I turned into the hallway again.  Where was Brad?  “Brad’s upstairs doing his pre-show things”, someone called out. Maybe it was time to head back down to the floor.  Just as I got to the black curtain, I heard my name – “Andy!”.  It was James Bomb.  He said, “Here’s Brad.”  At the other end of the hallway, Brad Wilk had appeared.  I approached him, still a little gun-shy from my exchange with Tim.  “Hey, Brad.  I made a portrait of you. I’m hoping it’s going to be in the Hail to the Chief video.” “Oh, are you the guy making the video?”, he asked excitedly.  “Oh, no. That’s C-Doc. I’m just submitting these portraits so they may be included”.  As I explained, Brad became interested in the work. “Wow, you made this?”, he asked.  “Wow, I think…I may want to have this?” He was studying the cardboard, and the design of his tattoo that I had included in the background.  Just then, as if to burst my new bubble, Timmy C poked his head out of his dressing room.  “You drew the tattoo all wrong! It’s not wide enough on the right side!”  Brad pulled the drawing away from Tim, and seemed to ignore him in favor of our conversation. Tim floated away, and we continued. “If you want it, I can make that happen.”  “Are you saying I can have this?” Brad asked bewilderedly.  “If that’s how you want to do it.”, I responded.  “Ummm, nooo.”, he said softly.  “You don’t want to do that. But still, maybe all of us should have one of these.”  I loved this idea.  After all, I made them for the group. They were for the video, but I would be honored if they wanted them.  “I can make others, and we can figure that out.”  “Yeah, great!”, said Brad.  I decided it was time for me to let them get back to business. There were a bunch of people downstairs who were ready for a show. Quickly, I asked Timmy if he was sure he wouldn’t sign the artwork. He shrugged, and said, “OK. I don’t want you to feel bad!” Too late. But I’m glad he relented.  I didn’t want to hold them up.  I snapped a quick picture of Brad with his portrait, and I was on my way.  Six for Six.  Unbelievable.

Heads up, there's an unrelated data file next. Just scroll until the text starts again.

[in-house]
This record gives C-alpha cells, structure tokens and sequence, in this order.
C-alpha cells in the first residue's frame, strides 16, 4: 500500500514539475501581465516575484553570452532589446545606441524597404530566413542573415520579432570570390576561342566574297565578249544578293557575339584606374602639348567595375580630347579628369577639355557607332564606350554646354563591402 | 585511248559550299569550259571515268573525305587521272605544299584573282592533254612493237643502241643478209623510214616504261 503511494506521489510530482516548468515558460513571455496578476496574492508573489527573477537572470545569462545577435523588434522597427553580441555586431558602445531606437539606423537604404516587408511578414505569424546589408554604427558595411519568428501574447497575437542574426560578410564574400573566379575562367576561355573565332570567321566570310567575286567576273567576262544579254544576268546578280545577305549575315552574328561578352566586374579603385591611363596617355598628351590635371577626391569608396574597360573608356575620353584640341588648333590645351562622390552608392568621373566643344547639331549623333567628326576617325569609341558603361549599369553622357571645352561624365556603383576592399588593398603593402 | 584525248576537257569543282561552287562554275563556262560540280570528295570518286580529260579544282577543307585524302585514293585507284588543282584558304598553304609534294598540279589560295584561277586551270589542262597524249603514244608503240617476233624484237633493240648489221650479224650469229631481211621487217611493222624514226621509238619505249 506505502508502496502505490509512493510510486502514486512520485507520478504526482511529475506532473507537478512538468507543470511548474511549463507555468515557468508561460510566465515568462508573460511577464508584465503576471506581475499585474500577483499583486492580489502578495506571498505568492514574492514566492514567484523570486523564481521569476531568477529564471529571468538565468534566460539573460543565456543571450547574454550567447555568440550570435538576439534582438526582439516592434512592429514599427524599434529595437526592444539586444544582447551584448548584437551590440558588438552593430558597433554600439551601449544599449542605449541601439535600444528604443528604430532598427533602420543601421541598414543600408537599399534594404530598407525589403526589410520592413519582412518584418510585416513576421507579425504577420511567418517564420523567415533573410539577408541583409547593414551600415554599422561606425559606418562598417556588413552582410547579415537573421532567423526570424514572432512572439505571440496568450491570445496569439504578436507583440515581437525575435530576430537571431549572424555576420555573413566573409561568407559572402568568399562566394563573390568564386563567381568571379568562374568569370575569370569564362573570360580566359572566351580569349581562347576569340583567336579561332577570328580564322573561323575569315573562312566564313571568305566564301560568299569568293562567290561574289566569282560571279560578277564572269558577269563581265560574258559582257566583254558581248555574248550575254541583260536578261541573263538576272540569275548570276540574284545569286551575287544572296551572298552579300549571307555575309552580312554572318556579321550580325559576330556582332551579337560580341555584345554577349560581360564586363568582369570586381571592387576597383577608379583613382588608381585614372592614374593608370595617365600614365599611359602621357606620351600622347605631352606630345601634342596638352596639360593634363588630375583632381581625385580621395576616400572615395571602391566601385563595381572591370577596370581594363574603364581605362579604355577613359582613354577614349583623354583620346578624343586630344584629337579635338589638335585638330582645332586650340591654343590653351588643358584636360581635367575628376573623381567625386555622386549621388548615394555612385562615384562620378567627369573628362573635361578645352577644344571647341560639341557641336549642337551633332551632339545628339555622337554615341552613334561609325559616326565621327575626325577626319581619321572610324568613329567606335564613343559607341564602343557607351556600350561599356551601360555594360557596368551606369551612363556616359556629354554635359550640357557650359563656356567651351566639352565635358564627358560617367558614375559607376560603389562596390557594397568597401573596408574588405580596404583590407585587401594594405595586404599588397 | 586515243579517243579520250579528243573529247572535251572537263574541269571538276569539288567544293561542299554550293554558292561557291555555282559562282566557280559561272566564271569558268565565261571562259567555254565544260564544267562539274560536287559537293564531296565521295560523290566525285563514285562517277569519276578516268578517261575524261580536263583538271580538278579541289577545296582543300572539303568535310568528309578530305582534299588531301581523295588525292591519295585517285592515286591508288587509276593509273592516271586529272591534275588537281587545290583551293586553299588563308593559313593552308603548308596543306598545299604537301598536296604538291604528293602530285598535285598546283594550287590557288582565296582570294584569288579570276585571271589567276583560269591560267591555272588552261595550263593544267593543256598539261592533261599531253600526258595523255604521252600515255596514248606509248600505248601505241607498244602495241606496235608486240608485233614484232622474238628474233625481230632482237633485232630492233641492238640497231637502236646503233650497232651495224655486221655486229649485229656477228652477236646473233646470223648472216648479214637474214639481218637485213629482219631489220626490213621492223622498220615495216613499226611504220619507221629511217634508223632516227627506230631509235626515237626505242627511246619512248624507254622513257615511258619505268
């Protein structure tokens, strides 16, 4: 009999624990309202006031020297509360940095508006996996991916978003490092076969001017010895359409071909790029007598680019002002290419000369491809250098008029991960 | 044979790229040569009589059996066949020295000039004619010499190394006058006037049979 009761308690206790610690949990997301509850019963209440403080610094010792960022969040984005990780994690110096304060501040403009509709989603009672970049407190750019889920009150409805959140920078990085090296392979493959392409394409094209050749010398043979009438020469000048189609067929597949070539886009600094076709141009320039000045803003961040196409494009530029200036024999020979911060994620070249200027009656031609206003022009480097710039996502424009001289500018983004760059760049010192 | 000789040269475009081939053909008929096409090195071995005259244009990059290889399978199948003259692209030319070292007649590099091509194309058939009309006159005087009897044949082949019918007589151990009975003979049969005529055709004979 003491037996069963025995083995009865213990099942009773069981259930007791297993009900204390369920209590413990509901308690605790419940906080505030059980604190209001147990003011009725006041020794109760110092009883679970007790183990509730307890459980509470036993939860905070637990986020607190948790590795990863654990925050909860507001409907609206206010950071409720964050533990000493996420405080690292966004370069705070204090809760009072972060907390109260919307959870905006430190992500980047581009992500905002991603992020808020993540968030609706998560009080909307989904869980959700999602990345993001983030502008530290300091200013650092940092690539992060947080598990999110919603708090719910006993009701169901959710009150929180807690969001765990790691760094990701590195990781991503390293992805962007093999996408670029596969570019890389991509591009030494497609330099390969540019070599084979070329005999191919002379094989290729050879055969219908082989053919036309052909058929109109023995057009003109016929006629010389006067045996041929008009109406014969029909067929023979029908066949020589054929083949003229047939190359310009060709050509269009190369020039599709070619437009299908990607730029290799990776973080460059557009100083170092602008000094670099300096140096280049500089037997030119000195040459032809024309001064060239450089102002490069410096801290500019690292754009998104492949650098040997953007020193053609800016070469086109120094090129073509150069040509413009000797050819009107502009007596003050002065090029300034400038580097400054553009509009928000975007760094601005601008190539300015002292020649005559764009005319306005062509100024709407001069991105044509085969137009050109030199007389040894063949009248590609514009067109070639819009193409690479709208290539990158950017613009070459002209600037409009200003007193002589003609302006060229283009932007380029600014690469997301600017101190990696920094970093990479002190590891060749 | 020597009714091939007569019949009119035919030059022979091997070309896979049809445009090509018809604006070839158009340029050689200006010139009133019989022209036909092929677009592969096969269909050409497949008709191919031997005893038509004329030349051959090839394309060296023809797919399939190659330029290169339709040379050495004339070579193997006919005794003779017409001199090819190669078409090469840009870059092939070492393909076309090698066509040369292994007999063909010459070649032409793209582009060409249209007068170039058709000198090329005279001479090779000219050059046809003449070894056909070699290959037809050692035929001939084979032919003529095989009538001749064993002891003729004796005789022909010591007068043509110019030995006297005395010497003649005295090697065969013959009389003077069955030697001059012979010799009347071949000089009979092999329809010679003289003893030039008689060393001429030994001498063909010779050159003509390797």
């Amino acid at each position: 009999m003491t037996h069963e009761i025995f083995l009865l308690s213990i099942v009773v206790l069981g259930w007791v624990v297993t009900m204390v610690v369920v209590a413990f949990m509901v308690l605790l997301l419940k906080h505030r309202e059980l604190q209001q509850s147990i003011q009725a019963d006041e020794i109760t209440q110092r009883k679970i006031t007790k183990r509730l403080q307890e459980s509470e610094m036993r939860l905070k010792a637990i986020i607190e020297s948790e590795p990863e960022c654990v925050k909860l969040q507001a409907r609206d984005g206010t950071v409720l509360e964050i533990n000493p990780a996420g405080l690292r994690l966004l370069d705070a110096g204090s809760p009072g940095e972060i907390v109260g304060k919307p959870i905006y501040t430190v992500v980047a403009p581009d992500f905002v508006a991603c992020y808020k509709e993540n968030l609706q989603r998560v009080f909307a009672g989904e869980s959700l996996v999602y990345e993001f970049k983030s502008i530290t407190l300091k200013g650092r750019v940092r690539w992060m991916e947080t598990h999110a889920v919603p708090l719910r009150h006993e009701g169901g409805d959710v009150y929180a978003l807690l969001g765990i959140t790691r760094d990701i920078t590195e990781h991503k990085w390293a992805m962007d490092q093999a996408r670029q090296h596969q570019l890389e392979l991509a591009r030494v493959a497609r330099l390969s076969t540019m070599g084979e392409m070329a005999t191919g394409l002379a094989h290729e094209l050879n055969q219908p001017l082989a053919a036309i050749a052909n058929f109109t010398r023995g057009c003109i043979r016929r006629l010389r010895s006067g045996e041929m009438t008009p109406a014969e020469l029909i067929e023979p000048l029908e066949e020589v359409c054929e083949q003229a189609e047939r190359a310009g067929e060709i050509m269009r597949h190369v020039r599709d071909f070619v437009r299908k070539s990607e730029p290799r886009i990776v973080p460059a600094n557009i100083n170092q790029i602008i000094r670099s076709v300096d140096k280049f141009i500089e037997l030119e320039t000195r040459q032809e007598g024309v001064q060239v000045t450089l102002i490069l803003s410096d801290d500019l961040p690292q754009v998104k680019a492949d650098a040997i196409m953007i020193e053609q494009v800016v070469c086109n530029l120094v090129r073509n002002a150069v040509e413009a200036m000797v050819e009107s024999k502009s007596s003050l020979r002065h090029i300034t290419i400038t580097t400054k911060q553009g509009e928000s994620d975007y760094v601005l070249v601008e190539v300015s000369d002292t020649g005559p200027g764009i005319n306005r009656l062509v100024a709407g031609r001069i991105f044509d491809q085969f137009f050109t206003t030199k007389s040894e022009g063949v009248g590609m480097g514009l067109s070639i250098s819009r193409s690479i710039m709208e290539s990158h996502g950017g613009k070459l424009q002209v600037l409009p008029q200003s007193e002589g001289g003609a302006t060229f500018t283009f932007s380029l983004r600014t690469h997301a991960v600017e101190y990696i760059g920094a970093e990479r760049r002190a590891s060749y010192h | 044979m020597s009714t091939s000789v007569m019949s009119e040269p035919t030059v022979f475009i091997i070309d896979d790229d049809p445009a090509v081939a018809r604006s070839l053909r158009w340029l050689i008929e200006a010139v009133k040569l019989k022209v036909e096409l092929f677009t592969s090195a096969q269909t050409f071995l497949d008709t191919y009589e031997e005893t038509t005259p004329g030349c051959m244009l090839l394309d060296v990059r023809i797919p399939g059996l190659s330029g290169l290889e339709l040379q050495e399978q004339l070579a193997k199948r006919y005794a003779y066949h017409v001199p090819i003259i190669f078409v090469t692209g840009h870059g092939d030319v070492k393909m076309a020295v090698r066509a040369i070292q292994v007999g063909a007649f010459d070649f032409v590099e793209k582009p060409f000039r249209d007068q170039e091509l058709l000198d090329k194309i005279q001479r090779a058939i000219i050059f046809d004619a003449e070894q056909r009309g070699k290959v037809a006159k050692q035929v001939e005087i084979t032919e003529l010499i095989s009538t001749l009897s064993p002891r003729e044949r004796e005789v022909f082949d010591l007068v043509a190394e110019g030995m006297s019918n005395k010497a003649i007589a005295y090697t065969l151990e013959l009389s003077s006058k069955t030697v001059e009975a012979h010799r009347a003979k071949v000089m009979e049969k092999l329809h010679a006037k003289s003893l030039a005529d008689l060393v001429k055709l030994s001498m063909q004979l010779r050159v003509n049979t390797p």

The concert was amazing. Easily, one of the best I’ve ever seen. To have that energy, that talent, and that catalogue of music all performed in that little, storied place, was almost too much to take in.  I was bowled over.  Malcolm and I had moved closer to the stage, and when they ran through their classic Hip-Hop tracks, we felt as if they were playing just for us.  We rapped all the words to Bring the Noise, Hand on the Pump, Welcome to the Terrordome, and Insane in the Membrane. I was glad we were there to witness this together.  The old Rage songs sounded flawless and raw, simultaneously.  It felt like I’d traveled back in time.  I was ready to take on the establishment and make my mark.  It’s amazing how music can make you feel.  What a gift.